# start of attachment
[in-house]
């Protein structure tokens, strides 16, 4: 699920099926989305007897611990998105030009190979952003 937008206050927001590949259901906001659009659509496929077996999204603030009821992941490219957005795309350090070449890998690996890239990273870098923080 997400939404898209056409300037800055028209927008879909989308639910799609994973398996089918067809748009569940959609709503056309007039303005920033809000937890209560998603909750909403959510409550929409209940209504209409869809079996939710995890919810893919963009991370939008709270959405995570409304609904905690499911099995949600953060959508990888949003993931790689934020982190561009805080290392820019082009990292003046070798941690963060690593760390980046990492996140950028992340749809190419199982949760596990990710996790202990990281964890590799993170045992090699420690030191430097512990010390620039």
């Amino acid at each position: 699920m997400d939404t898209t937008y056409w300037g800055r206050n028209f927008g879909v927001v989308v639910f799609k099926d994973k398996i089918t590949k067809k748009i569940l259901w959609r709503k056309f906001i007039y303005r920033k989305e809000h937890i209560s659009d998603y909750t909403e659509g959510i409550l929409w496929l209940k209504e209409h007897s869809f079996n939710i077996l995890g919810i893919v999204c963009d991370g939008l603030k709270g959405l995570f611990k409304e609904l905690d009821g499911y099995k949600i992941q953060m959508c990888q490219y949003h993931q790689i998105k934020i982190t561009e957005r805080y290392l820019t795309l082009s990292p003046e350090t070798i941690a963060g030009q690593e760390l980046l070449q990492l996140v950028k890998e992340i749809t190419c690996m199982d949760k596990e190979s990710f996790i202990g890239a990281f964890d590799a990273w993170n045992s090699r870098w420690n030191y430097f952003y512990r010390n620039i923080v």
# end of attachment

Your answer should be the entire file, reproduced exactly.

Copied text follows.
[in-house]
């Protein structure tokens, strides 16, 4: 699920099926989305007897611990998105030009190979952003 937008206050927001590949259901906001659009659509496929077996999204603030009821992941490219957005795309350090070449890998690996890239990273870098923080 997400939404898209056409300037800055028209927008879909989308639910799609994973398996089918067809748009569940959609709503056309007039303005920033809000937890209560998603909750909403959510409550929409209940209504209409869809079996939710995890919810893919963009991370939008709270959405995570409304609904905690499911099995949600953060959508990888949003993931790689934020982190561009805080290392820019082009990292003046070798941690963060690593760390980046990492996140950028992340749809190419199982949760596990990710996790202990990281964890590799993170045992090699420690030191430097512990010390620039």
């Amino acid at each position: 699920m997400d939404t898209t937008y056409w300037g800055r206050n028209f927008g879909v927001v989308v639910f799609k099926d994973k398996i089918t590949k067809k748009i569940l259901w959609r709503k056309f906001i007039y303005r920033k989305e809000h937890i209560s659009d998603y909750t909403e659509g959510i409550l929409w496929l209940k209504e209409h007897s869809f079996n939710i077996l995890g919810i893919v999204c963009d991370g939008l603030k709270g959405l995570f611990k409304e609904l905690d009821g499911y099995k949600i992941q953060m959508c990888q490219y949003h993931q790689i998105k934020i982190t561009e957005r805080y290392l820019t795309l082009s990292p003046e350090t070798i941690a963060g030009q690593e760390l980046l070449q990492l996140v950028k890998e992340i749809t190419c690996m199982d949760k596990e190979s990710f996790i202990g890239a990281f964890d590799a990273w993170n045992s090699r870098w420690n030191y430097f952003y512990r010390n620039i923080v």